Posts tagged ‘Canada’
As California’s unemployment rate actually edged up a few more notches to 12.5%, and the overall employment picture in the U.S. continues to be one of cautious optimism, Crossborder’s review of North American employment data through the end of December 2009 underscores the broad nature of job-losses throughout this interconnected economy.
Our most-recent CrossborderInsights brief (below) notes…[read more]
Our Two Pesos: $50.2 Million in USDOT TIGER Grants for Border Crossing Infrastructure….Thanks. Gracias. Más?
Today, US Transportation Secretary Ray LaHood announced $1.5 billion in funds for the Department’s TIGER (Transportation Investment Generating Economic Recovery) Grants — targeting 51 “high-priority, innovative transportation projects” around the United States. These are projects that were funded under the American Recovery and Reinvestment Act (ARRA), and competed against nearly 1,400 total transportation-related project submissions.
Of the 51 projects that were announced today as receiving FY2009 funds, two specifically are for improving border crossing infrastructure: $30 million toward a $79 million project to replace the Black River Bridge (connecting Port Huron, Michigan, with Canada); and $20.2 million toward the nearly $450 million project to construct the new SR-905 freeway connecting San Diego (and Otay Mesa) with Tijuana, Baja California….[read more]
On February 12, 2010, President Felipe Calderón of Mexico met with Prince Andrew of the United Kingdom to both reiterate Mexico’s interest in stronger trade and investment relationships with the UK, as well as to restate an ongoing Mexican goal of reducing their “dependence” on the United States as an export market.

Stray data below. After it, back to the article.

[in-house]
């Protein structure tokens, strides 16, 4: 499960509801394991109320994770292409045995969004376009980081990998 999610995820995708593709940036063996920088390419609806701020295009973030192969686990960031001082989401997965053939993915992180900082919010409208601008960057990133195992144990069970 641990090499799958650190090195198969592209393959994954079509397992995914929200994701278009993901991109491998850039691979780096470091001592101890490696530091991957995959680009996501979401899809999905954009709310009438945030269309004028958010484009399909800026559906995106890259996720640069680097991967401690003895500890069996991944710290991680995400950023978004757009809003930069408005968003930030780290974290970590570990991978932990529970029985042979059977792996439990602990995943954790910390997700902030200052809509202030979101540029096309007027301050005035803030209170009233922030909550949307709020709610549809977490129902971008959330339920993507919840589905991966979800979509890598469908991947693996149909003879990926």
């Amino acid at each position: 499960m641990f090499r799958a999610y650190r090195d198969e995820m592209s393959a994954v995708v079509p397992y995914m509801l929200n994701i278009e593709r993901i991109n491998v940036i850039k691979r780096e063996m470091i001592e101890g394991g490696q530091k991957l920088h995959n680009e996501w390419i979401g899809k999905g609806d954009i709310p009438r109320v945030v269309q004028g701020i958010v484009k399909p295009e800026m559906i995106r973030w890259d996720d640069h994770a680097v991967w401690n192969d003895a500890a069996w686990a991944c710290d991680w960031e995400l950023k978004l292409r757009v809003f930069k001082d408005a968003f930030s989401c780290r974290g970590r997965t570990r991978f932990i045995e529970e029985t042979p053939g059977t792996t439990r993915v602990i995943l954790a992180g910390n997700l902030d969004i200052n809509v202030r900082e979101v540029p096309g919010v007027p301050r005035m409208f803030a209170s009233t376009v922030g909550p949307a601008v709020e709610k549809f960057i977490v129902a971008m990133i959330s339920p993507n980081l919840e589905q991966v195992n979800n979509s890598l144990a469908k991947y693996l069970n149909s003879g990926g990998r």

In Mexico, the trade relationship with the U.S. is, by many, considered a mixed blessing: while NAFTA and the increasing integration with the U.S. economy has attracted significant foreign investment, created stronger commercial relations (and job growth), and has likely helped infrastructure modernization – it has come at the cost of Mexico being highly dependent on U.S.’ economic health. In 2008, President Calderón himself repeated the old phrase: “When the US catches a cold, Mexico gets pneumonia.”
The benefit and weakness of this relationship can be seen in Mexico’s trade data – the most recent of which covers January-November of 2009. CrossborderBusiness.com has analyzed this data, and provides a few brief observations about Mexico’s export trends in our new Crossborder Insights briefing…
A January USAToday article commented on the possible impact of US passport requirements for those crossing the border to enjoy the upcoming, 2010 Winter Olympics in Vancouver. The relatively new land border identification requirements (which went into effect in mid-2009) might not only impact border crossers for the Olympics, but have had an ongoing impact on short-term tourism (“day-trippers”) in Mexican communities along the entire US-Mexico border. While additional research in 2010 is needed, the USAToday article quoted Crossborder’s President and CEO, Kenn Morris, on the impact these requirements have had (combined with other factors, including the economy, border waits, and security concerns).
You can download the article here [PDF]: 100106-USAToday-USBorderRequirements-Hilite